‘She had…a Womb Subjected to Bondage’: The Afro-Atlantic Origins of British Colonial Descent Law

Lecture | November 18 | 12:45-2 p.m. | Law Building, Selznick Seminar Room, 2240 Piedmont Avenue

 Stephanie Jones-Rogers, Associate Professor, History Department, University of California, Berkeley

 Berkeley Law

In December of 1662, Virginia’s legislators decided to pass an act which made the free or enslaved status of a child born to an “Englishman” and a “negro” woman in the colony contingent upon the free or enslaved status of their mother. Such a choice was and remains remarkable to scholars because it stood in direct contrast with the paternal descent laws that prevailed in England (except in cases of bastardy). In trying to explain Virginia’s decision to implement a maternal rather than paternal descent law, legal historians and slavery scholars have offered several theories. While they do not form a consensus, they generally contend that legislators codified local custom and/or drew heavily upon Roman slave law, canon law, British laws related to bastardy and animal husbandry, the law of nations, or laws governing Iberian systems of slavery. This paper proposes another possibility.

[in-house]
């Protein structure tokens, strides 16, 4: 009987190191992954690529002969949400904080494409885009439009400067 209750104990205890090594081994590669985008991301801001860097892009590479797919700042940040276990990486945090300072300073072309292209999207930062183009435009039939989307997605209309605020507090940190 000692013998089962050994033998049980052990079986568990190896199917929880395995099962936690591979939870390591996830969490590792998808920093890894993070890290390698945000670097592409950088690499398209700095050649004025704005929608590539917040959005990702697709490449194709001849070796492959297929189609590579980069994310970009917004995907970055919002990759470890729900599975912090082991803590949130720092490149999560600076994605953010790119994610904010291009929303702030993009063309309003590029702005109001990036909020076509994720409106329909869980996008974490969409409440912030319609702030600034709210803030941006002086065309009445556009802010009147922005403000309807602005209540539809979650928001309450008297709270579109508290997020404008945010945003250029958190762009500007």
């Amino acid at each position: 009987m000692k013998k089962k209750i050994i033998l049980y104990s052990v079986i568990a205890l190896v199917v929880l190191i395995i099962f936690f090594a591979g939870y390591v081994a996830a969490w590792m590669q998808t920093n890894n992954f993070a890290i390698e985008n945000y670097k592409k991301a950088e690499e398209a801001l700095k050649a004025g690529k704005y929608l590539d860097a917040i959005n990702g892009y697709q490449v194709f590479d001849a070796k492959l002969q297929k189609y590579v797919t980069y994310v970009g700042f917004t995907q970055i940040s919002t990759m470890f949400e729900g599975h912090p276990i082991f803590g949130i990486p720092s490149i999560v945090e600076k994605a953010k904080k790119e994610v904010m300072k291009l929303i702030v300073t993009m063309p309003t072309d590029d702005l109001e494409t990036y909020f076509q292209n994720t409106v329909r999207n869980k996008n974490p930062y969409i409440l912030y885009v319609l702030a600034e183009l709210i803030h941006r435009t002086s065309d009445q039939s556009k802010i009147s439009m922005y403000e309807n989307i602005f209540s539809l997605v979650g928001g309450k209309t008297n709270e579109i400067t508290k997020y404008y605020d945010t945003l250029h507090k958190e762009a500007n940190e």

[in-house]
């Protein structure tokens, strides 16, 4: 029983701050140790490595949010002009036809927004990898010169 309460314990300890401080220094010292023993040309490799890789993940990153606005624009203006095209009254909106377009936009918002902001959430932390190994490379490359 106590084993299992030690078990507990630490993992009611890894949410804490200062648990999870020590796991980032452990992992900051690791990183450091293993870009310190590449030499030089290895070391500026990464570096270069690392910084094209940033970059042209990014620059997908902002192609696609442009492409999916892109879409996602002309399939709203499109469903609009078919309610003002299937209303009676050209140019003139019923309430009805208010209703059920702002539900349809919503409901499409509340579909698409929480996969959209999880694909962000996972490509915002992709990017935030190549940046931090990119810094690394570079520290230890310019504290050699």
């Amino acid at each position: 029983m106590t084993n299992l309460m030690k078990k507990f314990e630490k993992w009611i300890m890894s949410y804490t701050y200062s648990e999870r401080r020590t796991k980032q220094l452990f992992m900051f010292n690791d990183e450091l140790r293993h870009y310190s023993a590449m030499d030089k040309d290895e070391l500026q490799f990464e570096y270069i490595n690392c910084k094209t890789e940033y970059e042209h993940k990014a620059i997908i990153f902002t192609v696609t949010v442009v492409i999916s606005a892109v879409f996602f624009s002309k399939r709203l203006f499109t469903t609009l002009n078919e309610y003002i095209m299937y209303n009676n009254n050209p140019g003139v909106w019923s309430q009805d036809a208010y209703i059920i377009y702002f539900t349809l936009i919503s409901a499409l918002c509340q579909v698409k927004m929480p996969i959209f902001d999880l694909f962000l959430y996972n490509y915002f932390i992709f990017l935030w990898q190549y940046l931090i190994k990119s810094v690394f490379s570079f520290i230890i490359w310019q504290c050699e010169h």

Rather than approach the questionable origins of British colonial descent laws from a strictly Anglo- or Eurocentric perspective, this paper seeks to determine the role that West African customs and laws may have played in shaping them. I take the hybridized, Afro-Anglo system of laws and customs that emerged on the West Coast of Africa during the Atlantic slave trade as my point of departure, and in so doing, I approach the issue of British slave descent laws from an Afro-Atlantic vantage point. After elucidating the complex nature of Afro-Anglo interactions around and across the Atlantic I use a range of sources to show how much the English knew about West African descent laws and customs, to chart how this information circulated among and between individuals in West Africa, England, and the colonies, and ultimately, to assess the possible impact of this knowledge on colonial lawmaking and laws pertaining to slave descent.

 csls@law.berkeley.edu, 510-642-1741